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Avoiding bankruptcy and winding up

If the answer to any of the following questions is 'yes', a company director and/or company are at serious risk of being presented with a bankruptcy and/or winding-up petition:

  • Are there difficulties paying debts as and when they fall due?
  • Are there one or more creditors chasing payments?
  • Has an undisputed Statutory Demand or County Court Judgment been handed down against the company?


There are at least six main reasons why a bankruptcy and/or winding-up petition should be avoided:

1. All trading must cease

The Insolvency Act 1986 requires that an 'insolvent' company (a company that is unable to pay its debts) must discontinue trading immediately. To do otherwise may be interpreted as wrongful trading, which can attract stiff penalties in the form of director disqualification or contributory repayments.

2. Directors may be held personally liable

One of the advantages of opening a limited liability company is to avoid personal liability. However, if an insolvent company continues trading, directors may be held personally liable for any debts incurred during this period. Moreover, they could be disqualified from serving as a director for up to 15 years.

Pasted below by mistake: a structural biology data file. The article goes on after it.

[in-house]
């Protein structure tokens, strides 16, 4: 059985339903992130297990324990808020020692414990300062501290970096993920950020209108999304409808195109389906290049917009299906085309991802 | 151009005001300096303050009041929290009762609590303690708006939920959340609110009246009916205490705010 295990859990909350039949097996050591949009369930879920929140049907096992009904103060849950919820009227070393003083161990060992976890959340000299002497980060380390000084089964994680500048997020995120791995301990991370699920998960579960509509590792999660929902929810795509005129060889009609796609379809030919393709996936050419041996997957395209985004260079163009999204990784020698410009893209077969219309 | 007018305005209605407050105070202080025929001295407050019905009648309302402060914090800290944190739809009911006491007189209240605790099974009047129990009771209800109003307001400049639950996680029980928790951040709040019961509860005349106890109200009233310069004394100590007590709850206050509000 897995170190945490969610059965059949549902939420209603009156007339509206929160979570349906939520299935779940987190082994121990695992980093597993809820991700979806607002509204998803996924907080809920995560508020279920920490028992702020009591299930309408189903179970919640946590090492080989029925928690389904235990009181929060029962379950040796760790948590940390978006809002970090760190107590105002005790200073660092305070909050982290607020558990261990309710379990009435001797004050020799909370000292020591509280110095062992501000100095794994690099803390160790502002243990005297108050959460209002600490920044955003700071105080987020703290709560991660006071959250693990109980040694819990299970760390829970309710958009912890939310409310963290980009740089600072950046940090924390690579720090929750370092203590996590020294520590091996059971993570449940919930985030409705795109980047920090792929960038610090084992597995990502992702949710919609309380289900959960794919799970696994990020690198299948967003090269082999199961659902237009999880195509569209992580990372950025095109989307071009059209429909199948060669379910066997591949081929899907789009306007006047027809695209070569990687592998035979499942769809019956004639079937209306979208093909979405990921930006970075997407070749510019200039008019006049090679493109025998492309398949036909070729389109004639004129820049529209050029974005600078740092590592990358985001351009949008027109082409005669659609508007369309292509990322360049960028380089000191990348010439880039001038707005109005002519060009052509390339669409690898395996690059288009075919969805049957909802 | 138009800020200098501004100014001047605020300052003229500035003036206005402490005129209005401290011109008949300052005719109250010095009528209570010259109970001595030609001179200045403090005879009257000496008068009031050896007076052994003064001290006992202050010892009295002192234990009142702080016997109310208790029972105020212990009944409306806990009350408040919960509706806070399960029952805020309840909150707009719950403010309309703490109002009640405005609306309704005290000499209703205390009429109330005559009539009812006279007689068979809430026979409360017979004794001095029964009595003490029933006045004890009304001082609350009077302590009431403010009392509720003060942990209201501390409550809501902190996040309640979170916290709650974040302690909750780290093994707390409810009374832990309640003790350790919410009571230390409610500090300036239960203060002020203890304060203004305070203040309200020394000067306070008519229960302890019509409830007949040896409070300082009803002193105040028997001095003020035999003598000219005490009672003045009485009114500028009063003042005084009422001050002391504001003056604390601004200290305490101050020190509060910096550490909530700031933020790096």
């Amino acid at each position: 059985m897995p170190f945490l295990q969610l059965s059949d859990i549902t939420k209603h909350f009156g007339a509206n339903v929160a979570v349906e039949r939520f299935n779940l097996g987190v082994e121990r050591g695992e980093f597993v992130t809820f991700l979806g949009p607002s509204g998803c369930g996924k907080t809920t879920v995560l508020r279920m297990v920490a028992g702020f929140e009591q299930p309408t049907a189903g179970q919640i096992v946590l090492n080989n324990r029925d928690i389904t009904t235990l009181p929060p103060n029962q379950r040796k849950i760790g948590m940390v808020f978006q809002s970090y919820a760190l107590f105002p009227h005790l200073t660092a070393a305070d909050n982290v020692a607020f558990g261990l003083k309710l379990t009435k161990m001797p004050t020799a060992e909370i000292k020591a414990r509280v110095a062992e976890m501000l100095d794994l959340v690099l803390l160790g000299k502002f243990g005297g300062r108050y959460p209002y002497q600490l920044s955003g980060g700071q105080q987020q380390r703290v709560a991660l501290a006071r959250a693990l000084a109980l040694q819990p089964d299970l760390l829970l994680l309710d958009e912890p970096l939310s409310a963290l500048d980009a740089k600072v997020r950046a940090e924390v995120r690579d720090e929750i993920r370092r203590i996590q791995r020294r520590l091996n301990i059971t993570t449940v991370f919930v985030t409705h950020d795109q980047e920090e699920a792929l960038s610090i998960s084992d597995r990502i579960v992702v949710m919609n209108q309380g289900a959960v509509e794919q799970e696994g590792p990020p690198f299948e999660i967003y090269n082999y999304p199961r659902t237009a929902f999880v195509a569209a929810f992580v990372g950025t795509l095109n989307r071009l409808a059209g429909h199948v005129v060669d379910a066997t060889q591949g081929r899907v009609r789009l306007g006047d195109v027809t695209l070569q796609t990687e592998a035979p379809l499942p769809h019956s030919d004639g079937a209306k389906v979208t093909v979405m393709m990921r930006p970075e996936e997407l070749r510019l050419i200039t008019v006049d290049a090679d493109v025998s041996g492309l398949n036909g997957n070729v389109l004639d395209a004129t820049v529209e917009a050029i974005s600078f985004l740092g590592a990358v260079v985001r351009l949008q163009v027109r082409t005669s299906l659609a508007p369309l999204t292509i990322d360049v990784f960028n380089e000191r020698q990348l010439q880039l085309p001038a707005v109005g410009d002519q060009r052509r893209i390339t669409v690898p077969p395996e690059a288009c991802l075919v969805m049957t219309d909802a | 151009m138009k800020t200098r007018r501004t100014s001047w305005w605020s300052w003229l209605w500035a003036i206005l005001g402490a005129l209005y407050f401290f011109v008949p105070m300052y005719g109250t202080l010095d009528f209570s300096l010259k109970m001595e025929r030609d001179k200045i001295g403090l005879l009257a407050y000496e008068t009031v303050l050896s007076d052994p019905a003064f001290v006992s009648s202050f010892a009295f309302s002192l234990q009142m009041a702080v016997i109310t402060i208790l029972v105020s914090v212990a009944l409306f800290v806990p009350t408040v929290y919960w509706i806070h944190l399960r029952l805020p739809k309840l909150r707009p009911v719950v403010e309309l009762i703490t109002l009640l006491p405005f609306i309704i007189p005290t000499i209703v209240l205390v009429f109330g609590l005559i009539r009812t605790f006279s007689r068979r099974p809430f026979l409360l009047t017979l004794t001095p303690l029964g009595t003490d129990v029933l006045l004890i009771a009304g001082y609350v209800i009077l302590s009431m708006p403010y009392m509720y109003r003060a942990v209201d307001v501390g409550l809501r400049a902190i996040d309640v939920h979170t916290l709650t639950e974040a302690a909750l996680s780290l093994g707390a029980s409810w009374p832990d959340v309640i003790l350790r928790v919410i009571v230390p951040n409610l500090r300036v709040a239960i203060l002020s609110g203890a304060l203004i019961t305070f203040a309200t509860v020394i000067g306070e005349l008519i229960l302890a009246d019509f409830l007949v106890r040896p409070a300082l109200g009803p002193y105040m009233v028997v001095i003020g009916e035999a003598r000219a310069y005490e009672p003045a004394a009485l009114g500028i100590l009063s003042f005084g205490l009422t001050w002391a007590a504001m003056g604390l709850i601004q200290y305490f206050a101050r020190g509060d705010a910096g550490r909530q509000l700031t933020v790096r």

3. Adverse publicity

A winding-up petition is advertised in the London Gazette (not less than seven days before the hearing date). This is potentially damaging to the company because creditors, customers and other interested parties will have knowledge of the company being in the middle of formal bankruptcy proceedings. Customers will be aware that the company should discontinue trading and may go elsewhere rather than awaiting the result of the petition hearing.

4. Frozen bank accounts

Banks routinely review the Gazette. When a company name is identified, all of its accounts are frozen - denying access to funds to pay creditors, employees and HMRC.

5. Cost of disputing a winding-up petition

A valuation order can suspend a winding-up petition. To obtain a valuation order, the company must prove that it has adequate funds to pay certain debts (such as wages) and the court will only permit funds to be made available for these purposes. However, the costs of obtaining a valuation order are prohibitive.

How can a business avoid insolvency?

A company can avoid insolvency by following these simple steps:

  • Do not let debts exceed income
  • Maintain a watchful eye on cash flow
  • Use the most appropriate business structure
  • Incorporate sufficient credit control mechanisms
  • Exercise caution before offering personal guarantees for business loans.


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